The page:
Eyes on Turkey-EU summit on migrant crisis

Eyes on Turkey-EU summit on migrant crisis

Eyes on Turkey-EU summit on migrant crisis

AP photo

The world’s eyes are on a two-day European Union summit on March 17-18, during which the details of a draft Turkey-EU deal, which aims at curbing the bloc’s worst migrant crisis since World War II, will be debated ahead of a possible deal.

Turkey and the European Union reached a draft agreement on March 7 in another EU summit, during which the sides provisionally agreed to decrease the migrant influx into the EU in exchange for visa liberalization for Turkish citizens and a boost in Turkey’s accession talks to the bloc.

According to the deal, Turkey would take back all of the migrants crossing to the EU from Turkey, whereas for each migrant Turkey takes, the EU would take one Syrian refugee from Turkey.

Speaking before the summit, Greek Cypriot President Nicos Anastasiades said that a compromise was possible on an EU-Turkey deal, days after threatening to block the accord over his country’s tense relations with Turkey.

“There are obstacles, but I do hope that during the deliberations that will follow at the European Council, there is going to be a compromise,” Anastasiades said on March 17.

Anastasiades said Greek Cyprus would “not be the obstacle” and blamed Turkey for failing to recognize his government.

But he added: “I do believe there might be some other alternatives which are giving us the way out.” 

Asked what they were, he replied: “You will have to wait until tomorrow,” when the EU leaders are set to meet Turkish Prime Minister Ahmet Davutoğlu in Brussels.

Davutoğlu is due to join EU leaders for a breakfast on March 18, at which Tusk hopes to finalize the deal.
At talks with EU Council President Donald Tusk in Nicosia on March 15, Anastasiades said he would not accept Turkey’s demands unless it met its obligations.

On March 17, Tusk, the chairman of the EU summit, said he was “more cautious than optimistic” about the chances of reaching a deal with Turkey. 

“I am cautiously optimistic but frankly, more cautious than optimistic,” Tusk told reporters before the leaders sat down for talks in Brussels. “The agreement must be acceptable to all 28 member states, no matter big or small,” he told a news conference in a clear reference to Greek Cyprus’ objections. 

European Commission President Jean-Claude Juncker, who runs the EU executive, sounded a more optimistic tone, by saying he was “pretty confident” of a deal.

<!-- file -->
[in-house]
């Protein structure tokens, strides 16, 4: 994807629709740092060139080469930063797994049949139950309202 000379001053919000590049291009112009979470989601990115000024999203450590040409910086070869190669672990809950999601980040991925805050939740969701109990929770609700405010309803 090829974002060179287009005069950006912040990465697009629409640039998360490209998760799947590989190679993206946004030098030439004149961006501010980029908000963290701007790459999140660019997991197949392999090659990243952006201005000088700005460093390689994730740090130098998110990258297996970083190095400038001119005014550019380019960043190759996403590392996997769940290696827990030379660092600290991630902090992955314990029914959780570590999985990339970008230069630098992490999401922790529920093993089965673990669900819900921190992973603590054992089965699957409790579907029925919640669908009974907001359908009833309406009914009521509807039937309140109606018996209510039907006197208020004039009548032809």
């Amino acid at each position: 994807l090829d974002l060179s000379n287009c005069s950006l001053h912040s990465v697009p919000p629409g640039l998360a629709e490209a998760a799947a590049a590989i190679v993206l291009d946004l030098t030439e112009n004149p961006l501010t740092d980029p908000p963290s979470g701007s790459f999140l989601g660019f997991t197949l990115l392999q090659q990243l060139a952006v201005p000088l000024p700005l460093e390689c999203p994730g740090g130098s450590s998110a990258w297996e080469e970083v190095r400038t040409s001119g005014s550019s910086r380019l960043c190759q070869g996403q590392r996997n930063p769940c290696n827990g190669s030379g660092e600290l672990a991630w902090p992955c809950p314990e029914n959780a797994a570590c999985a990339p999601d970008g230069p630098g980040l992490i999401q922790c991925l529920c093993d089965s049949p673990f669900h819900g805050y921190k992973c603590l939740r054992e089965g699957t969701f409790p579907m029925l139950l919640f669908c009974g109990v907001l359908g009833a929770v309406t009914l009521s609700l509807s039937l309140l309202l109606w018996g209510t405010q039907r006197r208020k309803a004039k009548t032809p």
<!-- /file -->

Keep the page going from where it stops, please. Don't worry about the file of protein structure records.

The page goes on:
German Chancellor Angela Merkel said she was “optimistic” but cautious on reaching a crucial deal.
“There are still complicated talks ahead but the fundamental direction is clear. I share the view of the European Council president [Tusk] who spoke of cautious optimism, stressing the word cautious,” Merkel said.

As the leaders were coming in for the summit in Brussels, Dutch Prime Minister Mark Rutte said that the agreement was “not a done deal,” adding that there was “no alternative” for ending the crisis.  

“We have to do a lot today with the 28 [member states] and tomorrow with Turkey,” Rutte said. 

“What we want to achieve is for the crossings to stop. By being able to return people we expect them to stop within three to four weeks. After the Western Balkans were closed, which was important, the flow of people via Turkey to Greece will also stop and that is very important,” he added.  

“We will have to make sure that everything is well-founded in legal terms. I notice from more and more colleagues that they have the impression that we have it all in order.”

Luxembourg Prime Minister Xavier Bettel said on March 17 that he had received some guarantees concerning the legality of a potential EU-Turkey migration deal, but was still not convinced. 

“For me the justice argument is very important. We cannot do something and in the next weeks get told that it is illegal,” Bettel told reporters. “I’ve got some guarantees but I’m still not convinced.”

Meanwhile, Council of Europe Secretary General Thorbjorn Jagland welcomed the principles set out by the European Commission to further develop cooperation between the EU and Turkey.

“It is extremely important that every application for asylum should be treated individually and there should be no question of ‘blanket’ returns or refoulement, in line with the case law of the European Court of Human Rights,” read a statement issued on March 17 by his office. 

Jagland said he welcomed the fact that the issue was clarified by European Commission First Vice-President Timmermans on March 16.

“I hope that these principles will prevail during the negotiations starting in Brussels today [March 17],” said the secretary-general.